This is no longer the case. Poor blacks know that something is amiss—but the problem is not systemic racism. It is systemic poverty, brought about by a complex array of social and political forces that affect poor whites as well as blacks: broken families, especially absentee fathers; schools that fail to educate, and an anti-education culture; welfare policies that create dependence and undermine an ethic of work indispensable for entry into the middle-class; regulations and cronyism that create barriers to entry and reward gigantic corporations at the expense of small businesses and entrepreneurs. It’s not hard to see how groups like BLM could manipulate these facts to create a narrative of systemic oppression where blacks, along with white progressives, join forces to “burn it down.”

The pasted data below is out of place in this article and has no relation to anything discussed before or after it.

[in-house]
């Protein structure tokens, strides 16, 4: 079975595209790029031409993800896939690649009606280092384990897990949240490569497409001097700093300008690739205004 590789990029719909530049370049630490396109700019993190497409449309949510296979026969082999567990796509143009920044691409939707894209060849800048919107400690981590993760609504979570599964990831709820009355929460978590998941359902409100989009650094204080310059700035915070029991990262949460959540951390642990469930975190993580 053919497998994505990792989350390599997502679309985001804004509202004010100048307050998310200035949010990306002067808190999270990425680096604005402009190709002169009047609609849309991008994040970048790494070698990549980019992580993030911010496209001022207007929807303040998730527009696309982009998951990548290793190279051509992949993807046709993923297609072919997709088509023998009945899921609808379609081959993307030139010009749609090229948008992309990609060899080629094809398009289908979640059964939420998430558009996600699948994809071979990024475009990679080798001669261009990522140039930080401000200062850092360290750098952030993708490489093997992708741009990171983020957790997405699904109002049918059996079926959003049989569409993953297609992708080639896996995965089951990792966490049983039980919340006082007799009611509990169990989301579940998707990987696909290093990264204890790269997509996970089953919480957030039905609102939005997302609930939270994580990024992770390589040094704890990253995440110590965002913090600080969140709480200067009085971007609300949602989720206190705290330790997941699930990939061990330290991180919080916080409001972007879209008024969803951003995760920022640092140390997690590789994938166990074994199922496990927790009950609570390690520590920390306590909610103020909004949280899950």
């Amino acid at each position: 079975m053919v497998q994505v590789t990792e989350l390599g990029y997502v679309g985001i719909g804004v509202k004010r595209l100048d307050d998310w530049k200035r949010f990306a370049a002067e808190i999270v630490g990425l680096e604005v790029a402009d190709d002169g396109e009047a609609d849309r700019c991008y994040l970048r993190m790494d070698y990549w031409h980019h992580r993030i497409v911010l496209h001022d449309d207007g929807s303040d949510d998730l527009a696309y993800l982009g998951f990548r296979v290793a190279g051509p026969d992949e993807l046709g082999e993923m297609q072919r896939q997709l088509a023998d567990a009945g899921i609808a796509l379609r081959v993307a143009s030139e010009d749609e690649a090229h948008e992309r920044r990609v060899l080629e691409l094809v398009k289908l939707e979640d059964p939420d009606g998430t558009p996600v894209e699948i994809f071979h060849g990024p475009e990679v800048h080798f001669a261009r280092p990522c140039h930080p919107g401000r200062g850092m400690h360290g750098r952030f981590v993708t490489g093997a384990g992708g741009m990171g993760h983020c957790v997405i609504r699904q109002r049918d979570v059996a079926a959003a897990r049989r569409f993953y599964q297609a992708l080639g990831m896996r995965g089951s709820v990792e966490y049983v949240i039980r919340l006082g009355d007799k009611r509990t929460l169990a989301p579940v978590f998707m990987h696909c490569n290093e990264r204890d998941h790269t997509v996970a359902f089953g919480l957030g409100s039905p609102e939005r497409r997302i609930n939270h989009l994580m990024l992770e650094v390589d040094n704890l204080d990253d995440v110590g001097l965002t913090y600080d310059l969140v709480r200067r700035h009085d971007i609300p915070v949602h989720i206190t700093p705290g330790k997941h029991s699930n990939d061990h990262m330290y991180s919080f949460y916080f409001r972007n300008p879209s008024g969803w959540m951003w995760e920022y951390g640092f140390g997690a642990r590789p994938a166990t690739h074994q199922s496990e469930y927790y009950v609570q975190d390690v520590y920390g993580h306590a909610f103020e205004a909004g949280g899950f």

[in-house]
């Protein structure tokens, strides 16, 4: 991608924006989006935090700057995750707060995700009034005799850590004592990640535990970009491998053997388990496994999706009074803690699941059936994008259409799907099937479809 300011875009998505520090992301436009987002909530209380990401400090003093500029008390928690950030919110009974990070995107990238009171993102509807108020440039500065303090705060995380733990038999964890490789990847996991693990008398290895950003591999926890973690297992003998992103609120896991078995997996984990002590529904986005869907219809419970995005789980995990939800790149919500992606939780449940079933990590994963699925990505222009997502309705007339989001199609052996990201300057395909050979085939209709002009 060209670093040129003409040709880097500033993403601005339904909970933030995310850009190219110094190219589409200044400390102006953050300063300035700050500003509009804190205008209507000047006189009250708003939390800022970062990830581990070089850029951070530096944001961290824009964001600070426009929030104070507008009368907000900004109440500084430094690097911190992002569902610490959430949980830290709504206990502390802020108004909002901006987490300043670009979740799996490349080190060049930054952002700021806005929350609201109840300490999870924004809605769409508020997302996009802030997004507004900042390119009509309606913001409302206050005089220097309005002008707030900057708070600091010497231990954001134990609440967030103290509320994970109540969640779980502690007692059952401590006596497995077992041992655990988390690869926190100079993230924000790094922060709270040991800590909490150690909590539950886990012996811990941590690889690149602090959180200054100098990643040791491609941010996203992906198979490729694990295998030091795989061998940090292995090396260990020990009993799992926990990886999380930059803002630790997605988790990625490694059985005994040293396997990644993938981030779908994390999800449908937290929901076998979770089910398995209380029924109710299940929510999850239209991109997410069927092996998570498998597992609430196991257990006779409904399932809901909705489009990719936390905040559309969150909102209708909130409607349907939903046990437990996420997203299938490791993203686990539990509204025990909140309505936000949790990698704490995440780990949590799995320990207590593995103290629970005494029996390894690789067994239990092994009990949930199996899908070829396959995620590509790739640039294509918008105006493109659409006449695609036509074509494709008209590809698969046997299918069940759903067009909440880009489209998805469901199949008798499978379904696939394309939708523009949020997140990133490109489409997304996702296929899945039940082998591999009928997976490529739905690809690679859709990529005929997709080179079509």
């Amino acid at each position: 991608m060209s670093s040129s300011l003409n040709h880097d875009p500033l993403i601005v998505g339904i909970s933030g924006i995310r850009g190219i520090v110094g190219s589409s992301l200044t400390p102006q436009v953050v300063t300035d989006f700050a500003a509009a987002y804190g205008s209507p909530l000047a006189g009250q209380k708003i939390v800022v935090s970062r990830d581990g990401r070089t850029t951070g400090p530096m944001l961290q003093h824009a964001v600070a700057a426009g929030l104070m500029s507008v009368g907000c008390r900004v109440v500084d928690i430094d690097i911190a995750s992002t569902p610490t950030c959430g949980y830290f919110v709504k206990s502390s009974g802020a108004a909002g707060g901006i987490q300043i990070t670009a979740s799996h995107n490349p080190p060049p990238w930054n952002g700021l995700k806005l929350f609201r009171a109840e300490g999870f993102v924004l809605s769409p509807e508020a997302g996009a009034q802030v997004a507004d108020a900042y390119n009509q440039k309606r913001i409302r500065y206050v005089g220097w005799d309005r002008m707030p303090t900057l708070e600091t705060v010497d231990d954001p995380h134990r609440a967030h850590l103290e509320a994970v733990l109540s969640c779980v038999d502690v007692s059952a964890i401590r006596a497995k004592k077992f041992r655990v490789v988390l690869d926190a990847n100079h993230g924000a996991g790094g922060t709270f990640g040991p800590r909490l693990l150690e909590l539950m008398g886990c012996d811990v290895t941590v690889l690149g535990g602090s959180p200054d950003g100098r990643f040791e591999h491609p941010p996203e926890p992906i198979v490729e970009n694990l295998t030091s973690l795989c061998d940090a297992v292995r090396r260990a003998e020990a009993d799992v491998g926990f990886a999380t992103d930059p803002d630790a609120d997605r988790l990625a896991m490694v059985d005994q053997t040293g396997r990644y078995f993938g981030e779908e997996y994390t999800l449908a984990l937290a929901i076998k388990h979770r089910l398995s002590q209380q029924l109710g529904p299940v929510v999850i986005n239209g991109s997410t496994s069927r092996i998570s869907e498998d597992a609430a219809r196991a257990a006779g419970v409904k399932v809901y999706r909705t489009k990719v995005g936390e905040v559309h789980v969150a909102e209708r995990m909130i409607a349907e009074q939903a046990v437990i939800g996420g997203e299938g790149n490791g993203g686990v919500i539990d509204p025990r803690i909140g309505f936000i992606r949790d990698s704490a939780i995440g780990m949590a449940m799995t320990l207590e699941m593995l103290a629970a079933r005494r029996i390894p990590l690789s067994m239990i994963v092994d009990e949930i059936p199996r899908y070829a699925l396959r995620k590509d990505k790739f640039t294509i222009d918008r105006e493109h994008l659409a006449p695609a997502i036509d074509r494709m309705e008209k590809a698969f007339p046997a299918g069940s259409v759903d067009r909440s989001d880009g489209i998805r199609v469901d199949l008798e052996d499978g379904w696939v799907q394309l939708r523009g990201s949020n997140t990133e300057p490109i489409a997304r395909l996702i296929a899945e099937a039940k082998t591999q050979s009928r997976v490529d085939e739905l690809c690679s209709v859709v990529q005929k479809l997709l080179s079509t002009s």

America must strengthen its middle class; it must also mark out a clear path for the poor to reach the middle class, though the obstacles here are complex. They include social pathologies that can only be solved by individuals committing to personal responsibility, stable families, education, and hard work. In addition, failed policies ostensibly aimed at helping the poor have instead reduced them to a permanent—and understandably angry—underclass. No one wants to be permanently dependent on another, even if the object of dependence is not a person but the state. Resentment mixed with shame, fueled by a pernicious ideology of racial resentment, leads to chaos in the streets.